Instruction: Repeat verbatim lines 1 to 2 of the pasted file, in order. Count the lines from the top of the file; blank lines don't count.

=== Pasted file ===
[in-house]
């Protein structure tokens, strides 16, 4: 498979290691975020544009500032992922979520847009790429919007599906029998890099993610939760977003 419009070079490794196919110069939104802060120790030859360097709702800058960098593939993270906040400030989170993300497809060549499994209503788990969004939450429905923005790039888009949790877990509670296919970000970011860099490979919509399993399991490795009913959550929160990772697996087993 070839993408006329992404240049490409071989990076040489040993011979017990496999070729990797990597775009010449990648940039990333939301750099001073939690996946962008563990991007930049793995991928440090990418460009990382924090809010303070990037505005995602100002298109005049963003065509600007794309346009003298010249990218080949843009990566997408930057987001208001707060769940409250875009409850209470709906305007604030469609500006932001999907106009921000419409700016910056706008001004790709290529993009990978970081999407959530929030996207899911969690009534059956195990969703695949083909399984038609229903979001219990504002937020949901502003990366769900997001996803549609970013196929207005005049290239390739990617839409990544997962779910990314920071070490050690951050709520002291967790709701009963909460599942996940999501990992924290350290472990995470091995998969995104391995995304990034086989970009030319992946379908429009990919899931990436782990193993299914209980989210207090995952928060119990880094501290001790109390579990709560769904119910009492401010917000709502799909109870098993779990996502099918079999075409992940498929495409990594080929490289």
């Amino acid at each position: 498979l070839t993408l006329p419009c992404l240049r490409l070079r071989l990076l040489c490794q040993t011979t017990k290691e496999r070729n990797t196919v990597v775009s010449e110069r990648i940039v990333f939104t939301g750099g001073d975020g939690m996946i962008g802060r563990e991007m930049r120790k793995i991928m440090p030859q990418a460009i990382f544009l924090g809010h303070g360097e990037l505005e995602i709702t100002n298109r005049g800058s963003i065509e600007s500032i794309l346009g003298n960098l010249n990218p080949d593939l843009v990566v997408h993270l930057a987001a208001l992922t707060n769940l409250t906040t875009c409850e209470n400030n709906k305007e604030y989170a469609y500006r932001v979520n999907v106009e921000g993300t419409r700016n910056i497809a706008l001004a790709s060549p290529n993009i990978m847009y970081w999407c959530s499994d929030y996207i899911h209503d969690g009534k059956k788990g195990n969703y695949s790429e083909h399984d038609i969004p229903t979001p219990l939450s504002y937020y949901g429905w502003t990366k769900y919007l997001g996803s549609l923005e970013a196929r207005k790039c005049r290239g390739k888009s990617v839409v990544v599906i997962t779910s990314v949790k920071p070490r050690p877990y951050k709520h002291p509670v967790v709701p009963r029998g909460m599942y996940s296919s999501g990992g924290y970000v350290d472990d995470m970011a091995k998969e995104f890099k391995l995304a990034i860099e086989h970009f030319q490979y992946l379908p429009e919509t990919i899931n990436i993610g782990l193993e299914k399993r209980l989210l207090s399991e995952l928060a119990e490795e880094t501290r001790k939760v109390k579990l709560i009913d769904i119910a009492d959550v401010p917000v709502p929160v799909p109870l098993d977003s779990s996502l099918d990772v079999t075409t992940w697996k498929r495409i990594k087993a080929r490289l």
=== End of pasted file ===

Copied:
[in-house]
């Protein structure tokens, strides 16, 4: 498979290691975020544009500032992922979520847009790429919007599906029998890099993610939760977003 419009070079490794196919110069939104802060120790030859360097709702800058960098593939993270906040400030989170993300497809060549499994209503788990969004939450429905923005790039888009949790877990509670296919970000970011860099490979919509399993399991490795009913959550929160990772697996087993 070839993408006329992404240049490409071989990076040489040993011979017990496999070729990797990597775009010449990648940039990333939301750099001073939690996946962008563990991007930049793995991928440090990418460009990382924090809010303070990037505005995602100002298109005049963003065509600007794309346009003298010249990218080949843009990566997408930057987001208001707060769940409250875009409850209470709906305007604030469609500006932001999907106009921000419409700016910056706008001004790709290529993009990978970081999407959530929030996207899911969690009534059956195990969703695949083909399984038609229903979001219990504002937020949901502003990366769900997001996803549609970013196929207005005049290239390739990617839409990544997962779910990314920071070490050690951050709520002291967790709701009963909460599942996940999501990992924290350290472990995470091995998969995104391995995304990034086989970009030319992946379908429009990919899931990436782990193993299914209980989210207090995952928060119990880094501290001790109390579990709560769904119910009492401010917000709502799909109870098993779990996502099918079999075409992940498929495409990594080929490289």